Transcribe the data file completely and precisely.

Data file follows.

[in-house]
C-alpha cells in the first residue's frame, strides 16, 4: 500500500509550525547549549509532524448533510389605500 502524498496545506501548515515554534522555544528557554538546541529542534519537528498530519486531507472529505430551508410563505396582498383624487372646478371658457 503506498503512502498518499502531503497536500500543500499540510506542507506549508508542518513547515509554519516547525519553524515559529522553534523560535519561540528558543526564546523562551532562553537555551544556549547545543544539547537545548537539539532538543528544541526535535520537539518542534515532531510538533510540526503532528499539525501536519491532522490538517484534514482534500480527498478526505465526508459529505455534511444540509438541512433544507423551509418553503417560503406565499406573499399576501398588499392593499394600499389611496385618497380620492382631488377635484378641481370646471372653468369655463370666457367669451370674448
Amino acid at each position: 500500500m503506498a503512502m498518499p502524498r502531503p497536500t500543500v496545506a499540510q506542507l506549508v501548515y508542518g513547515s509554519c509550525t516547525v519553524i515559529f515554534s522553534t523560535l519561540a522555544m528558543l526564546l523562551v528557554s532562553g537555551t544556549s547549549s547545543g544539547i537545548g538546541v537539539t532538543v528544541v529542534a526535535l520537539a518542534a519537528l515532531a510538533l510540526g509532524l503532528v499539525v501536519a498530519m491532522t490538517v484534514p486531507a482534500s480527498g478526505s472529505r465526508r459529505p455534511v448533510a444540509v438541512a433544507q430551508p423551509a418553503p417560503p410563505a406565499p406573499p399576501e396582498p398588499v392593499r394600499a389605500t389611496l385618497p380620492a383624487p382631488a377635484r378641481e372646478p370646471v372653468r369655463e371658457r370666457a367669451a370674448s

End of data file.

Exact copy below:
[in-house]
C-alpha cells in the first residue's frame, strides 16, 4: 500500500509550525547549549509532524448533510389605500 502524498496545506501548515515554534522555544528557554538546541529542534519537528498530519486531507472529505430551508410563505396582498383624487372646478371658457 503506498503512502498518499502531503497536500500543500499540510506542507506549508508542518513547515509554519516547525519553524515559529522553534523560535519561540528558543526564546523562551532562553537555551544556549547545543544539547537545548537539539532538543528544541526535535520537539518542534515532531510538533510540526503532528499539525501536519491532522490538517484534514482534500480527498478526505465526508459529505455534511444540509438541512433544507423551509418553503417560503406565499406573499399576501398588499392593499394600499389611496385618497380620492382631488377635484378641481370646471372653468369655463370666457367669451370674448
Amino acid at each position: 500500500m503506498a503512502m498518499p502524498r502531503p497536500t500543500v496545506a499540510q506542507l506549508v501548515y508542518g513547515s509554519c509550525t516547525v519553524i515559529f515554534s522553534t523560535l519561540a522555544m528558543l526564546l523562551v528557554s532562553g537555551t544556549s547549549s547545543g544539547i537545548g538546541v537539539t532538543v528544541v529542534a526535535l520537539a518542534a519537528l515532531a510538533l510540526g509532524l503532528v499539525v501536519a498530519m491532522t490538517v484534514p486531507a482534500s480527498g478526505s472529505r465526508r459529505p455534511v448533510a444540509v438541512a433544507q430551508p423551509a418553503p417560503p410563505a406565499p406573499p399576501e396582498p398588499v392593499r394600499a389605500t389611496l385618497p380620492a383624487p382631488a377635484r378641481e372646478p370646471v372653468r369655463e371658457r370666457a367669451a370674448s